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U.S. Performance Up on International Tests, but Still Lags Global Leaders
Results from the 2011 Trends in International Mathematics and Science Study (TIMSS) and Progress in International Reading Literacy Study (PIRLS) show the United States is increasing its achievement in reading, math, and science. But while U.S. students perform above the international averages in these subjects, they continue to lag behind students in some other advanced economies, especially their peers in East Asian nations. For instance, fourth-graders in Singaporean schools that, according to principals, serve primarily economically disadvantaged students, outperformed in math U.S. fourth-graders attending schools that primarily serve advantaged students. Test results also show that, despite narrowing in some subjects, gaps between groups of American students remain unconscionably wide.
Both TIMSS and PIRLS (click here for slides or scroll to the bottom of the page) assess student performance internationally, with TIMSS focusing on math and science performance among students in fourth and eighth grades, and PIRLS on reading performance among fourth-graders. In 2011, more than 50 nations and education systems participated in each of the assessments, ranging from advanced economies like the United States and many European nations to less developed economies like Tunisia, Iran, and Malaysia.
Among fourth-graders, the U.S. generally ranks in the top third to top quarter of advanced economies participating in these assessments. For example, U.S. fourth-graders rank fifth of 27 advanced economies in reading. In eighth grade, however, U.S. students are roughly in the middle of the pack compared with students in other advanced economies. In general, East Asian students — from Singapore, Hong Kong, Korea, Chinese Taipei, and Japan — were the top performers in math and science.
Students from Finland and Slovenia also performed among the top countries in science, and Flemish Belgium and Northern Ireland did so in fourth-grade math. Several East Asian systems, along with Finland, were the top performers in reading.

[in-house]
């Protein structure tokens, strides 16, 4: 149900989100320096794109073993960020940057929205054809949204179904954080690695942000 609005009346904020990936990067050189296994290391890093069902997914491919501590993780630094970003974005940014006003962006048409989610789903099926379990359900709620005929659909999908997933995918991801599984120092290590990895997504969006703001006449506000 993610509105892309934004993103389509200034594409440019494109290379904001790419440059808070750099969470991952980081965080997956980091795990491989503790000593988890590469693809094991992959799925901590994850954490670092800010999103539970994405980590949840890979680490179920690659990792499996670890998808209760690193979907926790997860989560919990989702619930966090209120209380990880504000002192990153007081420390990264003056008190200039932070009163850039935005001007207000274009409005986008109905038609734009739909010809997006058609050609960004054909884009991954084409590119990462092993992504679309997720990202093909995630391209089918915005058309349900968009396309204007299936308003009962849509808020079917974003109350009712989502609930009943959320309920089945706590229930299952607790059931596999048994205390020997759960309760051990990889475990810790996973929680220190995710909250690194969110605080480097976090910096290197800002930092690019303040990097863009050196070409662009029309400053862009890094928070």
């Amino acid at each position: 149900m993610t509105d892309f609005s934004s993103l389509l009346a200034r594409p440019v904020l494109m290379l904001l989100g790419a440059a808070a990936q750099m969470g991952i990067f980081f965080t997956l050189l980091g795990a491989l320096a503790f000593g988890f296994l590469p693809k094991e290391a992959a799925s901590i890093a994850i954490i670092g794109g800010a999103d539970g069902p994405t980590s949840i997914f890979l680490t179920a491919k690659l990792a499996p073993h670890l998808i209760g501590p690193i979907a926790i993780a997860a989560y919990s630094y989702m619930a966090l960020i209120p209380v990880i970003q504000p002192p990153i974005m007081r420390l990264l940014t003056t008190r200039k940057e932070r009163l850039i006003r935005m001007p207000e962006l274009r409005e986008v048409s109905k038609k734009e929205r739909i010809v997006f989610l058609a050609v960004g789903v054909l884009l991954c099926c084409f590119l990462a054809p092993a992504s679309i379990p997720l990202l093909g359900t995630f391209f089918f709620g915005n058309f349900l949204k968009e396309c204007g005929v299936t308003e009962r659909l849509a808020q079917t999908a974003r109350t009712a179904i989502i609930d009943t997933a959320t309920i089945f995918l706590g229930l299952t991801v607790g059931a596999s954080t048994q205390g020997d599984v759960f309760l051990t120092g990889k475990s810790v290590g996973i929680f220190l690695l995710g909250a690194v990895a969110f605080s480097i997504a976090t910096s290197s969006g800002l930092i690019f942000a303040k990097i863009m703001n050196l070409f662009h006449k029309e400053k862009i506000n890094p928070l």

Since the first TIMSS, administered in 1995, the U.S. average scores have increased in fourth- and eighth-grade math, as well as in eighth-grade science. Fourth-grade math scores for U.S. students on TIMSS have increased by 23 points. That is near the 22-point average gain for advanced economies, but behind the improvement of such top gainers as Portugal (which saw its scores rise by 90 points), England (58 points), Slovenia (51 points), and Hong Kong (45 points).
On PIRLS, U.S. performance has increased by 14 points since 2001 — above the nine-point average gain for advanced economies, but below the gains of such systems as Hong Kong (43 points), Singapore (39 points), and Slovenia (29 points). The finding that American students’ performance is increasing aligns with results from the National Assessment of Educational Progress, which also show improvement in student performance over similar time periods. Still, this improvement is not universal. U.S. TIMSS scores in fourth-grade science have remained flat since 1995, for example. And in eighth-grade science, scores have not risen since 2007.
America’s students of color and students in high-poverty schools showed large gains on TIMSS and PIRLS in several subjects. Between 2007 and 2011, for example, science scores for Latino and African-American eighth-graders rose by 13 and 15 points, compared with two points for white students. Among fourth-grade students attending the highest poverty schools, science scores rose by 24 points, compared with 14 points for those in the lowest poverty schools. And in fourth-grade math, scores for Latino students rose by 16 points between 2007 and 2011, compared with an increase of nine points for their white peers. These gains have helped to narrow gaps between groups across the nation slightly, but Latino students still lag behind their white peers by 40 to 60 points. And African-American students continue to lag behind their peers by 50 to 80 points — the larger of which is roughly the difference between Korea and Turkey in eighth-grade science performance.
Such gaps are not inevitable, though. Other systems have raised student performance across the board, while simultaneously demonstrating high performance for all of their students. In Hong Kong, which outperforms the U.S., a modest nine-point gap separates the fourth-grade math scores of their advantaged and disadvantaged students. The gross 51-point gap that separates like groups of U.S. students in fourth-grade math performance stands in stark contrast.
To ensure that our students can compete with their peers from across the globe — and that our economy can compete — we must redouble our efforts to improve the performance of all students, but especially students of color and low-income students, who continue to lag far behind their peers.
— Allison Horowitz